In August 1953 he and his little Tomasz moved to the United States where he settled with the help of the family of Maria living there. In 1961 Rostafiński found a job in the National Agency of Aeronautics and Space (NASA) in Cleveland, in the state of Ohio. At that time engineers scientists were employed in hundreds literally, because a great program of flights onto the Moon had been begun. He worked there for 33 years. It was the best place in the world for him, as for intellectual excitement: an interesting work that one could not imagine a more interesting one. He mainly dealt with pumps for liquid hydrogen and liquid oxygen and axial compressors for a new type of jet engines used in rockets. For many years he had run projects ordered to known companies, among the others, Rocketdyne and Aerojet in California and in Florida as well as universities in Ohio and Virginia. He was a member of a commission for evaluation of scientific research in the department of Aerospace in the National Science Foundation in Washington.

In secret project NASA

He also did his own research which resulted in a range of scientific works published in NASA Reports. Every tenth worker of the agency in the 60s was a PhD. Wojciech Rostafiński joined this group after his graduating from PhD studies at Columbia University in New York, when in 1971 he passed his PhD exam and received the PhD degree at the department of applied mathematics. His PhD thesis concerned the behavior of voice waves in bent wires which was a mysterious matter for researchers at that time. As the first person, he elaborated a complete mathematical model of this phenomenon which was proved empirically. He gave a lot of lectures later and announced a lot of works in print. He participated in secret NASA projects connected with examining dynamics of a drive system of rockets.

On behalf of NASA he was conducting radio programmes on the space in the Radio Voice of America in Washington. He wrote scientific articles for magazines on four continents. In total in press he published at least three hundred articles popularizing science, descriptions of journeys and historic sketches. He published three books, including ’Imperceptible worlds’ – a book popularizing the issues of physics and exploration of the space. His works have been recorded in the Science Citation Index till today. NASA awarded the engineer Rostafiński with acknowledgment diplomas for his scientific achievements, among the others, for formulating a new indefinite integral which was included into the advanced mathematical tables. He represented NASA agency at many scientific conferences and seminaries in the USA and Canada. As the only Polish scientist in the West he had been a member of NASA Speaker’s Buraeu for years.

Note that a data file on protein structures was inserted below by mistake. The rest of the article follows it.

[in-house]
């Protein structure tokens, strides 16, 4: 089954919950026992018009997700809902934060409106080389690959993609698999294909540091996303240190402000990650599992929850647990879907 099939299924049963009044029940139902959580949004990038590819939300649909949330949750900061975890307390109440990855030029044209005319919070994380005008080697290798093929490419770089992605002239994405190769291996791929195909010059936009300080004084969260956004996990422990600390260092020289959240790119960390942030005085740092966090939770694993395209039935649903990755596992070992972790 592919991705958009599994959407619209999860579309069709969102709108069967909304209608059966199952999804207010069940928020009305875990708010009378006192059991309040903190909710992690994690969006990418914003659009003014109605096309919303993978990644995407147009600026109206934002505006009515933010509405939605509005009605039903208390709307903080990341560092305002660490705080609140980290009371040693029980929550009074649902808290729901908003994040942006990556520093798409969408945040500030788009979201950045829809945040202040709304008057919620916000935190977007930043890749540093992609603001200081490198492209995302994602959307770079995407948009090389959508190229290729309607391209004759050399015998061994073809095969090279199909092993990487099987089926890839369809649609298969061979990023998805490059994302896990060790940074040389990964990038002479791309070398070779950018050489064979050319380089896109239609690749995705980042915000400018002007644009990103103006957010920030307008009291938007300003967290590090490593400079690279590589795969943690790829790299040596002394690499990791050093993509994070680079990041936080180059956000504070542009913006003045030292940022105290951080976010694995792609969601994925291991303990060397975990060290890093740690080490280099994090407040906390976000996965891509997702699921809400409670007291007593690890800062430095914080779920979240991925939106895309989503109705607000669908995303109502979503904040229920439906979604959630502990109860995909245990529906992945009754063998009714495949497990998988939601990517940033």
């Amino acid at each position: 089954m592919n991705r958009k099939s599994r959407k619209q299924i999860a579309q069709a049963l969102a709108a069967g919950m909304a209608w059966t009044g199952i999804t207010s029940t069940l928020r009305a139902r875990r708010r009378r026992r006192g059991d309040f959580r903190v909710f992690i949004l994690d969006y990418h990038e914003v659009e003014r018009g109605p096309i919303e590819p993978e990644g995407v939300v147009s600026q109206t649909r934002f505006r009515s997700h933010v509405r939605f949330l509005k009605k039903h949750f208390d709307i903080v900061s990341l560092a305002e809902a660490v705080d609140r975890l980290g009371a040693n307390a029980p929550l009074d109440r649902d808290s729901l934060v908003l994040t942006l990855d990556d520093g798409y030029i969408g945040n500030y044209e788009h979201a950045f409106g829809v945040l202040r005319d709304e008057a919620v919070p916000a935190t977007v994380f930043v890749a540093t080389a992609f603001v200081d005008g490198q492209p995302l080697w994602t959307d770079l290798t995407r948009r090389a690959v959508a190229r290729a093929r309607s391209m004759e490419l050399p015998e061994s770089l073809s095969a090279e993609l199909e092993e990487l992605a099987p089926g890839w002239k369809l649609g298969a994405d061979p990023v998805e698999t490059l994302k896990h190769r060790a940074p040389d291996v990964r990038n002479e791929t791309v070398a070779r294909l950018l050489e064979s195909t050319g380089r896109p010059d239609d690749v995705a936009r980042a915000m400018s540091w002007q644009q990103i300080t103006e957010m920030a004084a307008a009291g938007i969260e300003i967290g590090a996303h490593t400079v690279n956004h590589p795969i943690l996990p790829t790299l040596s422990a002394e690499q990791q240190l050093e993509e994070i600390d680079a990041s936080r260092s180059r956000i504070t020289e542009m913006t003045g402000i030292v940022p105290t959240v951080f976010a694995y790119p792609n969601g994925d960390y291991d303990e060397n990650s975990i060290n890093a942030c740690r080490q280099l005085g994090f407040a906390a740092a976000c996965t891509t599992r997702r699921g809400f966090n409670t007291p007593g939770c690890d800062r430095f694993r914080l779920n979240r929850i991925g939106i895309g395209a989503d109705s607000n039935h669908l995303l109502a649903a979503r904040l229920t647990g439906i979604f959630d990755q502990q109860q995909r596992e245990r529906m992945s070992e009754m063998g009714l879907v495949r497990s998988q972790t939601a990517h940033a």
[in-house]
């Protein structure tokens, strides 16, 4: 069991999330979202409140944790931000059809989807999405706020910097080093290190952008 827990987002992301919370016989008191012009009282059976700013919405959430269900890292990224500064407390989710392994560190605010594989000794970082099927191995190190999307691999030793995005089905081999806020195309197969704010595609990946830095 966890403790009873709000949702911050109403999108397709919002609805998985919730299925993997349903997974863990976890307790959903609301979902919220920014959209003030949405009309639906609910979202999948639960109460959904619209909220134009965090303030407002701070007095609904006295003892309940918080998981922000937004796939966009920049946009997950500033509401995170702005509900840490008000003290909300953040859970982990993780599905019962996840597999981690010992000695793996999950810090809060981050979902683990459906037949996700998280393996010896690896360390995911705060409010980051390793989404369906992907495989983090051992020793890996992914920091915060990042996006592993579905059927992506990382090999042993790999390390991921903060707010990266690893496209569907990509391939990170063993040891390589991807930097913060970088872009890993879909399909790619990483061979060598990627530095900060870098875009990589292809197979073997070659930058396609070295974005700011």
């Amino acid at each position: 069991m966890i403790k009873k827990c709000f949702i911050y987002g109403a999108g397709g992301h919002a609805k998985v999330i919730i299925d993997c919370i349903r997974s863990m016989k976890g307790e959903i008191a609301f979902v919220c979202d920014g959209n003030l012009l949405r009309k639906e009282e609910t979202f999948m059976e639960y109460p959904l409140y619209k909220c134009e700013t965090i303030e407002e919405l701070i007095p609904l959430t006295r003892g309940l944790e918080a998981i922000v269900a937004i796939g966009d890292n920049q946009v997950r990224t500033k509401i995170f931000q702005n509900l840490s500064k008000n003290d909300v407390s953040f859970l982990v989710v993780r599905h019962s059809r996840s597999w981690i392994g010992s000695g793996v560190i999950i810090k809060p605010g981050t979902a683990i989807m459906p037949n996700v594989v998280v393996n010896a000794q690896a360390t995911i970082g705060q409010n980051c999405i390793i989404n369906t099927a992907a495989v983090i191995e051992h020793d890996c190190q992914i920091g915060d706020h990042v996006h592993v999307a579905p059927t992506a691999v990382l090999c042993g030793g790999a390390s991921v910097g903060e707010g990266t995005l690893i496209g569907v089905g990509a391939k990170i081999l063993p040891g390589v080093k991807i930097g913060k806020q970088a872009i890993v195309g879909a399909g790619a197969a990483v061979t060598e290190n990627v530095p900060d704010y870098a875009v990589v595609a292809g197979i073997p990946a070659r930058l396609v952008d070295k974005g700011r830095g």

He always felt as a Pole, so on emigration he ran a Polish School in Cleveland. Beside such professors as Alexander Schenker, Roman Szporluk or Piotr S. Wandycz, he opened a conferences of the Polish Scientific Institute in America. Rostafiński was also a thorough observer and critic of the Polish reality after 1989. For his unselfish service for the sake of the national culture in 1993 he received the command of the order of the rebirth of Poland from the Polish Embassy in Washington and in 1998 the command of the Order of Merits for the Republic of Poland. He died on 6 July 2002 in Cleveland.

Brought up for Polishness

The son of Wojciech Ropstafiński – Tomasz Jan Rostafiński is a PhD of psychology in Chicago where, beside his scientific work, he works in the Polish radio. His older daughter – Karolina Rostafińska- Merk lives in Cleveland, and his younger daughter, Anna Rostafiński – in Lakewood (Ohio). All the siblings speak Polish language fluently and promotes it among the American Polish Diaspora.


„Niedziela” 30/2019

Editor: Tygodnik Katolicki "Niedziela", ul. 3 Maja 12, 42-200 Czestochowa, Polska
Editor-in-chief: Fr Jaroslaw Grabowski • E-mail: